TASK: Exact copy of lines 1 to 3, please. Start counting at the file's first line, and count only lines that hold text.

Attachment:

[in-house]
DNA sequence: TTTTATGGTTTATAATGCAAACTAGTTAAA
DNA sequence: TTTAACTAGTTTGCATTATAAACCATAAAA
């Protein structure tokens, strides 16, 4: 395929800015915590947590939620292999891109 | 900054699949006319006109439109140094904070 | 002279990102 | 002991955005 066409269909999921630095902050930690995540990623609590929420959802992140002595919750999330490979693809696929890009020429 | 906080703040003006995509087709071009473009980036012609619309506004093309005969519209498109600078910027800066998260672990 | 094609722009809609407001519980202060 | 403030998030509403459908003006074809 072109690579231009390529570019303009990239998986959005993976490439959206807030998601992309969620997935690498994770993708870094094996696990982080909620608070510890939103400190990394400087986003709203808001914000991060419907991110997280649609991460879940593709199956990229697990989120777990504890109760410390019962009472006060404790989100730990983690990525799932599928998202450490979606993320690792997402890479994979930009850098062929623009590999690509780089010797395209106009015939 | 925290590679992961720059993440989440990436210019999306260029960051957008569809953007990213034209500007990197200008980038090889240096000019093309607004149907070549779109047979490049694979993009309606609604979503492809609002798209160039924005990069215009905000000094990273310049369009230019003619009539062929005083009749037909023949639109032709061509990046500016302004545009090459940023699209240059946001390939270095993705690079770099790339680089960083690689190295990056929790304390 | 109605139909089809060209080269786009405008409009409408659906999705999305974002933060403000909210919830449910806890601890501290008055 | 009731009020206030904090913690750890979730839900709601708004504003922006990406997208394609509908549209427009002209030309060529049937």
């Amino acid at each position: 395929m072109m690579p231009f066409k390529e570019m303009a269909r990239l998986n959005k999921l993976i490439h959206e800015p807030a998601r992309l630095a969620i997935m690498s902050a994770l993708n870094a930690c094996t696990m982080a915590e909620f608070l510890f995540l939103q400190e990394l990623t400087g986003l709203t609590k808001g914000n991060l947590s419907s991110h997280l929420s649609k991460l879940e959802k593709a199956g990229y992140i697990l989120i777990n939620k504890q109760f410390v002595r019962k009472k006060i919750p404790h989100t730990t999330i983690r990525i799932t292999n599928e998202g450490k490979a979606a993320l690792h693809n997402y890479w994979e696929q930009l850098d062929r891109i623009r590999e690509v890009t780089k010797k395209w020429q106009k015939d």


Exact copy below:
[in-house]
DNA sequence: TTTTATGGTTTATAATGCAAACTAGTTAAA
DNA sequence: TTTAACTAGTTTGCATTATAAACCATAAAA